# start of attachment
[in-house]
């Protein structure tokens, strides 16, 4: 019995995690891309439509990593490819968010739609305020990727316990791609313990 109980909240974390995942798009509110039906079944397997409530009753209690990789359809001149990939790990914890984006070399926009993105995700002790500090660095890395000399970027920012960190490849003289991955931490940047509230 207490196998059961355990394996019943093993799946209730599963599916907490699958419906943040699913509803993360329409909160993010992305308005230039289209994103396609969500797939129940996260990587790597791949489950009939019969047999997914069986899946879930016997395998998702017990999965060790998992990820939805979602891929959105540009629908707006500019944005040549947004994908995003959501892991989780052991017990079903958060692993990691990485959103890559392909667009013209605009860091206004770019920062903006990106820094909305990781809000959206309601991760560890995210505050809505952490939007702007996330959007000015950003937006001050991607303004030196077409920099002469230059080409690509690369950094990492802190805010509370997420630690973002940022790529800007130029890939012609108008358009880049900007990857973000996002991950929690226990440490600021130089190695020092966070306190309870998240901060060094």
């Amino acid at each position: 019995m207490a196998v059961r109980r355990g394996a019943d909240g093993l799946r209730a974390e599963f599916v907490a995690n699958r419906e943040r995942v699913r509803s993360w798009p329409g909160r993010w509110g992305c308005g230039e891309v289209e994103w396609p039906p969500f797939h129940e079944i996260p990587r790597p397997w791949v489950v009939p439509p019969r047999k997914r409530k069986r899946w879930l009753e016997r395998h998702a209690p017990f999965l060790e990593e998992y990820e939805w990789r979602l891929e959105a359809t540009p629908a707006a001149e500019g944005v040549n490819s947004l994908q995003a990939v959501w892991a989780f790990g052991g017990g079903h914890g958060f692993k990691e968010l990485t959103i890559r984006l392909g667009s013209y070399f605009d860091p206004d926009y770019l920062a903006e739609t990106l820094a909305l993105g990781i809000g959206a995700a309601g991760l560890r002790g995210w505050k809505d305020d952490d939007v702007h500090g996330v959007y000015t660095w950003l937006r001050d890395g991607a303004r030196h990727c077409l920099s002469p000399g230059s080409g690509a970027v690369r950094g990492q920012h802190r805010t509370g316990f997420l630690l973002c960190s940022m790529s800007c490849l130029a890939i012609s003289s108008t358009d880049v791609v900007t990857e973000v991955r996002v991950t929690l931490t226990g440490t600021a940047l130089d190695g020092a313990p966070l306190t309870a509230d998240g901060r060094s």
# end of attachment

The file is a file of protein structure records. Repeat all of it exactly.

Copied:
[in-house]
């Protein structure tokens, strides 16, 4: 019995995690891309439509990593490819968010739609305020990727316990791609313990 109980909240974390995942798009509110039906079944397997409530009753209690990789359809001149990939790990914890984006070399926009993105995700002790500090660095890395000399970027920012960190490849003289991955931490940047509230 207490196998059961355990394996019943093993799946209730599963599916907490699958419906943040699913509803993360329409909160993010992305308005230039289209994103396609969500797939129940996260990587790597791949489950009939019969047999997914069986899946879930016997395998998702017990999965060790998992990820939805979602891929959105540009629908707006500019944005040549947004994908995003959501892991989780052991017990079903958060692993990691990485959103890559392909667009013209605009860091206004770019920062903006990106820094909305990781809000959206309601991760560890995210505050809505952490939007702007996330959007000015950003937006001050991607303004030196077409920099002469230059080409690509690369950094990492802190805010509370997420630690973002940022790529800007130029890939012609108008358009880049900007990857973000996002991950929690226990440490600021130089190695020092966070306190309870998240901060060094």
């Amino acid at each position: 019995m207490a196998v059961r109980r355990g394996a019943d909240g093993l799946r209730a974390e599963f599916v907490a995690n699958r419906e943040r995942v699913r509803s993360w798009p329409g909160r993010w509110g992305c308005g230039e891309v289209e994103w396609p039906p969500f797939h129940e079944i996260p990587r790597p397997w791949v489950v009939p439509p019969r047999k997914r409530k069986r899946w879930l009753e016997r395998h998702a209690p017990f999965l060790e990593e998992y990820e939805w990789r979602l891929e959105a359809t540009p629908a707006a001149e500019g944005v040549n490819s947004l994908q995003a990939v959501w892991a989780f790990g052991g017990g079903h914890g958060f692993k990691e968010l990485t959103i890559r984006l392909g667009s013209y070399f605009d860091p206004d926009y770019l920062a903006e739609t990106l820094a909305l993105g990781i809000g959206a995700a309601g991760l560890r002790g995210w505050k809505d305020d952490d939007v702007h500090g996330v959007y000015t660095w950003l937006r001050d890395g991607a303004r030196h990727c077409l920099s002469p000399g230059s080409g690509a970027v690369r950094g990492q920012h802190r805010t509370g316990f997420l630690l973002c960190s940022m790529s800007c490849l130029a890939i012609s003289s108008t358009d880049v791609v900007t990857e973000v991955r996002v991950t929690l931490t226990g440490t600021a940047l130089d190695g020092a313990p966070l306190t309870a509230d998240g901060r060094s």